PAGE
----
Here’s a question, what happens when a serial killer, an ex-FBI agent, and a cult find themselves all on a collision course? Your Major Spoilers review of Vinyl #1 awaits!

VINYL #1 (OF 6)

Writer: Doug Wagner
Artist: Daniel Hillyard
Colorist: Dave Stewart
Letterer: Ed Dukeshire
Editor: Kevin Gardner
Publisher: Image Comics
Cover Price: $3.99
Release Date : June 23rd, 2021

Previously in Vinyl: PLASTIC creators Doug Wagner and Daniel Hillyard return with Eisner Award winner Dave Stewart for an unsettling tale of psychopaths, sweet love, and a serial killer named Walter.


Vinyl #1 opens two days in the future with Dennis and Walter in a room with what appears to be a zombie woman swinging an axe, ready to kill Dennis.  Things then jump back to the present day where we learn that Dennis is working with the FBI to try and get information from Walter, who thinks Dennis is his best friend. Dennis presses Walter about information about a murder that happened by asking him when the last time he had heard a specific song that happened to be playing at the crime scene.  Before he can get any information the conversation is interrupted by a woman named Madeline and her posse.  She informs Dennis that they have his daughter.  He willingly agrees to go with them if they let her go.  At Madeline’s sunflower farm, Walter arrives and asks nicely for her to let Dennis go. She denies him.  Later on, Walter returns, this time not to ask nicely.


In this day and age, it’s difficult to have a truly unique and original idea.  Often times, the real originality has to come from the details, and in that regard, Vinyl #1 succeeds on multiple levels.  Serial killers are nothing new in comic books, but one who’s murderous intent is tied to specific music and specifically the playing of vinyl recordings, is a unique twist that has so far been utilized well.  Stories where criminals and cops have to team up are also not uncommon.  But, one where the cop is being held hostage by a cult and needs rescuing by a serial killer, that’s a unique spin.  Thankfully, these concepts are also executed well.  There’s a lot of information dumped during this first issue as the characters and their relationships are established.  Yet, nothing feels rushed here, instead the events of this comic come across as efficient, while leaving room for the characters to grow.


Another thing that the creators of Vinyl #1 deserves credit for how they utilize the music elements in this.  It’s typically hit or miss when music is depicted in comics and in this issue it falls on the “hit” side.  Using bold, panel filling, read outs of the lyrics, the music is established as being front and center and not just in the background.  There’s importance with the music and they make sure you realize this. As for some of the other artistic choices, the amount of gore comes very close to crossing that line between unsettling and campy in most of its occurrences while straight up crossing that line in a couple.  The color palette here is very soft and light, which doesn’t always jive well with the more gruesome elements of the issue making them not-so-much shocking, but out of place.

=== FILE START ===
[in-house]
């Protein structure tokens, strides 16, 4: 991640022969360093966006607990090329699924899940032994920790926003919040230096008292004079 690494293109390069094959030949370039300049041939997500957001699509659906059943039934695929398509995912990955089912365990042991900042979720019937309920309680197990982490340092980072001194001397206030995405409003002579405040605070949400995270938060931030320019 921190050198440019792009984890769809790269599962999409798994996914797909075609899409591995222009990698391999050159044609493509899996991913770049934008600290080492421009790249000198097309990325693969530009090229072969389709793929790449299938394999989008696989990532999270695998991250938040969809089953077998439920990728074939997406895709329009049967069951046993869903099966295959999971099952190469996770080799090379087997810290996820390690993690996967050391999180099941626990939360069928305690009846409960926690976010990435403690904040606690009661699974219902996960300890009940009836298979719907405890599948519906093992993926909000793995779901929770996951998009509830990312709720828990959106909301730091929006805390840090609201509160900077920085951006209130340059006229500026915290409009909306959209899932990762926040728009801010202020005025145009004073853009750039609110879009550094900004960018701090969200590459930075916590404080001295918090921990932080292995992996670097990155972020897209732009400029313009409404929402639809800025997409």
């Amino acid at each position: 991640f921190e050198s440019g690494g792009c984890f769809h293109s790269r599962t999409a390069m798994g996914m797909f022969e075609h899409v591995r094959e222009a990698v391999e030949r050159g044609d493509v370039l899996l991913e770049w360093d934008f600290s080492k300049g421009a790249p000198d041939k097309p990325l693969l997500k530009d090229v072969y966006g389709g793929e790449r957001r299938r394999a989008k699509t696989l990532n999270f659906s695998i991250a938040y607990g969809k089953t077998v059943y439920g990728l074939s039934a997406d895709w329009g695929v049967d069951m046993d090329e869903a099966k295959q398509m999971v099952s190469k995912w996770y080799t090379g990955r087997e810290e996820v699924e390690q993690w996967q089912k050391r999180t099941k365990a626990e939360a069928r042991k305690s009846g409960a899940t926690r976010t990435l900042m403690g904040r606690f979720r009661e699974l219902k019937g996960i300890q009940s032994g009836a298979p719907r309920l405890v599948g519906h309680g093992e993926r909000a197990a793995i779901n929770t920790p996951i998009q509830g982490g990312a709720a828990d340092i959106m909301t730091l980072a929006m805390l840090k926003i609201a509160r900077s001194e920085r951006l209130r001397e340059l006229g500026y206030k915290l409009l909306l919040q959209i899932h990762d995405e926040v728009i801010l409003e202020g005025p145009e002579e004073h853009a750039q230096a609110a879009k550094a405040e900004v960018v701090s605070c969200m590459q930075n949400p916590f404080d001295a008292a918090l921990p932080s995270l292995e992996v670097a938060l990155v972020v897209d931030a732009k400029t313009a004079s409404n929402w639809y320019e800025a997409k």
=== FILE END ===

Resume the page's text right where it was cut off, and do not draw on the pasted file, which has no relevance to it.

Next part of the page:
Vinyl #1 is a strong opening for this miniseries. It has a strong foundation that will be familiar to a lot of readers, but then adds just enough twists to that formula to be interesting without being incoherent. Some fun music integration and design work makes this enjoyable visually as well.  The one knock against it is that sometimes the art doesn’t feel as cohesive as the rest of the issue. 4 out of 5 stars.

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Vinyl #1

Stands Out

Bloody comics about murderers and cops are a dime a dozen, but Vinyl #1 manages to do just enough to separate itself from that crowd and lay the groundwork for what looks to be a fun miniseries.

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About Author

At a young age, Jonathan was dragged to a small town in Wisconsin. A small town in Wisconsin that just so happened to have a comic book shop. Faced with a decision to either spend the humid summers and bitter winters traipsing through the pine trees or in climate controlled comfort with tales of adventure, horror, and romance, he chose the latter. Jonathan can often be found playing video games, board games, reading comics and wincing as his “to watch” list grows wildly out of control.

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